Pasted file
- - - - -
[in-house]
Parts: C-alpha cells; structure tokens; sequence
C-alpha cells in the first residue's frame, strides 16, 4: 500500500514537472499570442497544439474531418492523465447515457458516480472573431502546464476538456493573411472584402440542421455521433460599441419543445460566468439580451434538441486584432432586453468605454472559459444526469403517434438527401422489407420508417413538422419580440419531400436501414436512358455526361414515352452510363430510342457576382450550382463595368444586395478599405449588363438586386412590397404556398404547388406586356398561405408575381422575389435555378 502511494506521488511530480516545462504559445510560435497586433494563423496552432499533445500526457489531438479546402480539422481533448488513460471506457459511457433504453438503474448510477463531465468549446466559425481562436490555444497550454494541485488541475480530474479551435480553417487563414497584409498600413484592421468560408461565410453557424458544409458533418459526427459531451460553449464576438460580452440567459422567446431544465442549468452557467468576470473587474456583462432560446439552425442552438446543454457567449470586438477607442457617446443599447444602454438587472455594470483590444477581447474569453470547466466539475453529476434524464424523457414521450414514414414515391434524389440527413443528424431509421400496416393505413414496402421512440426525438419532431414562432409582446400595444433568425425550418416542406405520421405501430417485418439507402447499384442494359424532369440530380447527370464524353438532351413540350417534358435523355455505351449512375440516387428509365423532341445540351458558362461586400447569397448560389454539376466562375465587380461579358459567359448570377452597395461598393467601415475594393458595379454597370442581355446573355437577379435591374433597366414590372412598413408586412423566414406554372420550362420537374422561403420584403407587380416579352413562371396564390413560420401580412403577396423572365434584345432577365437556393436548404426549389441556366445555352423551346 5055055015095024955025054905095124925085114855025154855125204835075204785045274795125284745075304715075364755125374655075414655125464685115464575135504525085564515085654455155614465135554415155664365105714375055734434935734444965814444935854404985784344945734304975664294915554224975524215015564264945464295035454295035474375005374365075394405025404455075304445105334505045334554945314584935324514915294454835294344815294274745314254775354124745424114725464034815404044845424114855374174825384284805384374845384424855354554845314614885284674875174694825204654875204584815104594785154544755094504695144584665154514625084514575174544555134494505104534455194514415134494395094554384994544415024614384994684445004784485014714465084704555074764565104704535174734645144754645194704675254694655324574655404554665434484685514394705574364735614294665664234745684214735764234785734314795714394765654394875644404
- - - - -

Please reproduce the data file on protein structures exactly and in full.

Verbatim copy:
[in-house]
Parts: C-alpha cells; structure tokens; sequence
C-alpha cells in the first residue's frame, strides 16, 4: 500500500514537472499570442497544439474531418492523465447515457458516480472573431502546464476538456493573411472584402440542421455521433460599441419543445460566468439580451434538441486584432432586453468605454472559459444526469403517434438527401422489407420508417413538422419580440419531400436501414436512358455526361414515352452510363430510342457576382450550382463595368444586395478599405449588363438586386412590397404556398404547388406586356398561405408575381422575389435555378 502511494506521488511530480516545462504559445510560435497586433494563423496552432499533445500526457489531438479546402480539422481533448488513460471506457459511457433504453438503474448510477463531465468549446466559425481562436490555444497550454494541485488541475480530474479551435480553417487563414497584409498600413484592421468560408461565410453557424458544409458533418459526427459531451460553449464576438460580452440567459422567446431544465442549468452557467468576470473587474456583462432560446439552425442552438446543454457567449470586438477607442457617446443599447444602454438587472455594470483590444477581447474569453470547466466539475453529476434524464424523457414521450414514414414515391434524389440527413443528424431509421400496416393505413414496402421512440426525438419532431414562432409582446400595444433568425425550418416542406405520421405501430417485418439507402447499384442494359424532369440530380447527370464524353438532351413540350417534358435523355455505351449512375440516387428509365423532341445540351458558362461586400447569397448560389454539376466562375465587380461579358459567359448570377452597395461598393467601415475594393458595379454597370442581355446573355437577379435591374433597366414590372412598413408586412423566414406554372420550362420537374422561403420584403407587380416579352413562371396564390413560420401580412403577396423572365434584345432577365437556393436548404426549389441556366445555352423551346 5055055015095024955025054905095124925085114855025154855125204835075204785045274795125284745075304715075364755125374655075414655125464685115464575135504525085564515085654455155614465135554415155664365105714375055734434935734444965814444935854404985784344945734304975664294915554224975524215015564264945464295035454295035474375005374365075394405025404455075304445105334505045334554945314584935324514915294454835294344815294274745314254775354124745424114725464034815404044845424114855374174825384284805384374845384424855354554845314614885284674875174694825204654875204584815104594785154544755094504695144584665154514625084514575174544555134494505104534455194514415134494395094554384994544415024614384994684445004784485014714465084704555074764565104704535174734645144754645194704675254694655324574655404554665434484685514394705574364735614294665664234745684214735764234785734314795714394765654394875644404